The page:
Wednesday, July 18, 2012

Halfway Or Bust

There's a big pow-wow comin' up in Wallowa, Oregon next weekend. It's a Nez Perce get together called Tamkaliks. I'm hoping to find some contemporary Native artwork, a rarity in these parts.

In the meantime I thought I'd visit Halfway, a little town I bucked hay in in my late teens. I took the scenic route, an undesignated road (hwy 39?) that leaves highway 350 about 7 miles East of Joseph.

You just never know who you're going to meet.
Unsure of which road I wanted, I pulled off onto one that looked likely and flagged down an oncoming truck. The man who leaned out wanted to know why I was going to Halfway. I explained about my youthful employment history. He said he was 40 years old in those days and now 83. He asked my age. He then went on to say he'd just come from a day of ranch work. He added that he'd rolled an ATV a few weeks ago and fractured 4 ribs. I asked what he attributed his stamina to. He said, "I'm afraid to quit." He then said to follow him as he was going to the road to Halfway.

A few miles down he pulled over and signaled me to pull in next to him. We got out and commenced. He'd been a designer of the first jetliner, the Boeing 707. He'd also hand-made parts for the next version, the Boeing 737. He said he'd grown tired of city life and moved out here some years back.  His daughter had gotten her Bachelors & Masters degrees in history and after several years recently gotten her Ph.D. at the age of 48. She now teaches at two Universities and at an online high school.

A deer stepped out onto the highway and that led us to the the wolf problem. They'd lost eight cows, including a bull, to the wolves this year. I asked how the wolf issue got going and he said it was the bureaucrats back east.

We were about to part ways when he asked if I played baseball. I mentioned my head-on collision when each of us yelled "Mine!!" but neither stopped. He then said he had alot of things in his truck and reaching in, pulled out an old catchers mitt. "My Dad bought this in 1923," he said. I admired it and told about my first-baseman's mitt.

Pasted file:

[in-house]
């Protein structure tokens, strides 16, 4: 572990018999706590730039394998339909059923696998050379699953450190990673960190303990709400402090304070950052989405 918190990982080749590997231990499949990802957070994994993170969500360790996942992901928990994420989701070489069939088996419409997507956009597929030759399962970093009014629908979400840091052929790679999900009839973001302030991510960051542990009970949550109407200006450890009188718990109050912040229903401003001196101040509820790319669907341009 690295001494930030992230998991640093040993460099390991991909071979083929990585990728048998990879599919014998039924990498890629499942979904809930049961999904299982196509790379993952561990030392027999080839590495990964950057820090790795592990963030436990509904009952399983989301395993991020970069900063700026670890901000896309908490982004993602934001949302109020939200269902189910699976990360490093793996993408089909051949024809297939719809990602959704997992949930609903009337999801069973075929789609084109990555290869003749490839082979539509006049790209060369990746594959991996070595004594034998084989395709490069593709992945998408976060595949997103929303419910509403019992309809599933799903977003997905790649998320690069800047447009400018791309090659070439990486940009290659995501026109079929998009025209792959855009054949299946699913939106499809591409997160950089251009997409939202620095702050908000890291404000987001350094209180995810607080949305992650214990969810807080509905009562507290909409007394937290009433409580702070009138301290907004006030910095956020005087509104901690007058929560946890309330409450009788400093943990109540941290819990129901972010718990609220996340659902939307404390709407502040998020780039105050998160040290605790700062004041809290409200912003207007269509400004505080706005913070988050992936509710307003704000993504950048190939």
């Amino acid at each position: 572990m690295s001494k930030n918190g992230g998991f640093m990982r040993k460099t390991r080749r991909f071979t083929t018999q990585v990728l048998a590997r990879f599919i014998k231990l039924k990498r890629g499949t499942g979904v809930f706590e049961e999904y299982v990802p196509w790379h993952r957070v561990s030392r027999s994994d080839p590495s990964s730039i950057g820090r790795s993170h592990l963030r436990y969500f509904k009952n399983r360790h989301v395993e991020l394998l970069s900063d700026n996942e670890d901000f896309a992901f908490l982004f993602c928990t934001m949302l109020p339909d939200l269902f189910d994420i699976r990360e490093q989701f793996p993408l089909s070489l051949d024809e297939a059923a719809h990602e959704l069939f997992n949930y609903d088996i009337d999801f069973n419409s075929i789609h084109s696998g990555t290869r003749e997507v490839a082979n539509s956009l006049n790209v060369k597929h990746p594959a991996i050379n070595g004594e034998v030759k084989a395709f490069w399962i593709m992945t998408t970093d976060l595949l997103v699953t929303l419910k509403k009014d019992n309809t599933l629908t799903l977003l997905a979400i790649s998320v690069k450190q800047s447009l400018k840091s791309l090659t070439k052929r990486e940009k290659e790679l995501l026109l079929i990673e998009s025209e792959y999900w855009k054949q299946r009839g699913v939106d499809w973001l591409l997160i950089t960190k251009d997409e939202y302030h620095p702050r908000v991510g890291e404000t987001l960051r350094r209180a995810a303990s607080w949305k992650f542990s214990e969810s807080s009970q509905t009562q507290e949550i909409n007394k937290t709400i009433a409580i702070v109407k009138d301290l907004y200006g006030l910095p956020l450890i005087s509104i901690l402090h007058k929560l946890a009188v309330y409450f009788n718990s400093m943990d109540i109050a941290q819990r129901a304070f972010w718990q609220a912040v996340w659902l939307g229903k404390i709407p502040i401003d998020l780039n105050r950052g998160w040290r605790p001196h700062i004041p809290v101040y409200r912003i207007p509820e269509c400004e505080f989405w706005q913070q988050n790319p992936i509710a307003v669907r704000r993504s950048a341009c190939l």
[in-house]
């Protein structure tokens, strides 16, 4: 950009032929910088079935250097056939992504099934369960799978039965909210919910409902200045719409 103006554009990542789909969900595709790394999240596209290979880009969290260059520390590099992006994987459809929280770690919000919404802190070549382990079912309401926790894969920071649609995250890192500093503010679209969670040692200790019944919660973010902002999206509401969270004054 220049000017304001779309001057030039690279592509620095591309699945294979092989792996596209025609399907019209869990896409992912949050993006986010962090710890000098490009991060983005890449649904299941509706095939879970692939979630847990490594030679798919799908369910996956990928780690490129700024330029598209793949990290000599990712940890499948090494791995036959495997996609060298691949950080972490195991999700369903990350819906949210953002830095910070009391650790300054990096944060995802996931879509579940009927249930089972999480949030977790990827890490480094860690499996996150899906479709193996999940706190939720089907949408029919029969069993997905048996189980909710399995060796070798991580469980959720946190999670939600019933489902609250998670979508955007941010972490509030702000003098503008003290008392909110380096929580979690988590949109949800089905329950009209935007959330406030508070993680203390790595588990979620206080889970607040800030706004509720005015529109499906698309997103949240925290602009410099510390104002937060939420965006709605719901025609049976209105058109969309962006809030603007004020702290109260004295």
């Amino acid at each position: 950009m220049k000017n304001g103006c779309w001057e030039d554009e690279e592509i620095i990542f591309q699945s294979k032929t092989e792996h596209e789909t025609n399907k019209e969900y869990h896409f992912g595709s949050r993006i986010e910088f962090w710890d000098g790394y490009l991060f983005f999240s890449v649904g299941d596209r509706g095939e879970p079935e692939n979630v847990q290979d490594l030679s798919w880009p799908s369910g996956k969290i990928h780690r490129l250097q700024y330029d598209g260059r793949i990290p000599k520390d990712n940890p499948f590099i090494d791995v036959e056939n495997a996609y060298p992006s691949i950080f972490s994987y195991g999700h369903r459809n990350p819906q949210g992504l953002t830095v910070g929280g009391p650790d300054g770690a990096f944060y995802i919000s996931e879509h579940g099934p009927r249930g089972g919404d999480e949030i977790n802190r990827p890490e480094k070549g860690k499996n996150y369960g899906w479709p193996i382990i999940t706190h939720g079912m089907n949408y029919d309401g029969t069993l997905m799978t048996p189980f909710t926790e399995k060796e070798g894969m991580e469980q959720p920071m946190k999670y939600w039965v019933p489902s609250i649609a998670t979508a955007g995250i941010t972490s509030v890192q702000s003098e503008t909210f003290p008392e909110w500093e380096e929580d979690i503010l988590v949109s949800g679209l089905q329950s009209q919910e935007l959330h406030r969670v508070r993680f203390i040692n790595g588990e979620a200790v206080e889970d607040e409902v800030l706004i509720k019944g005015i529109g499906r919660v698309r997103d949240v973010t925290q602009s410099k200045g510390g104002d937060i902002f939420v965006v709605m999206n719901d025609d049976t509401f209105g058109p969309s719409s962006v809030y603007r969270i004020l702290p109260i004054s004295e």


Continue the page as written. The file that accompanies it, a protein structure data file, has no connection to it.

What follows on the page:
He said he'd shown it to a friend the other day and the fellow accused him of having stolen his. It turned out the man's grandfather had given him an identical mitt and he thought this fellow had somehow gotten a hold of it. As seems normal in this part of the world, misunderstandings and disputes are quickly cleared up without the gunplay that so often accompanies similar incidents in New Mexico.

1 comment:

John W. Abert said...

I recognized that glove, too! Actually my dad's younger brother used to play in the minor leagues back in the 30's. He gave me all his stuff when I was a kid because he had no kids of his own. I can't remember what happened to the catcher's mitt, but I still have a couple of old fielder's gloves, and a couple of original 1930'ish brand new and unused baseballs, still in the foil wrap and original boxes! I used to have some bats, but they were pretty worn, and I remember one being cracked. They disappeared, too, over the years. I didn't have the appreciation back then for what that stuff stood for, and didn't take care of it like I should have. My uncle was a very quiet and private person who never got into stories. I learned more about him from his obituary than I ever did when he was alive.

Like the gentleman above, as we get older, we tend to shy away from the rat-race of city life and find someplace quieter. When my uncle worked, it was in Hammond, Indiana in the refineries. He only came out to the farm one day a week. After he retired and moved 12 miles away from us, he still only came to the farm one day a week, and spent most of that time working in the gardens. He did say that he preferred to hang around with his "old men's club" (which I believe meant the VFW) than to get involved with family activities. In retrospect, I think he was wise, and probably saw more into what was really going on than he wanted to get involved with.

I can understand that more now... the need to leave the rat-race behind, go somewhere more quiet, do our own things the way we want to do them, and stay out of family problems. I have learned to understand what a visionary he really was.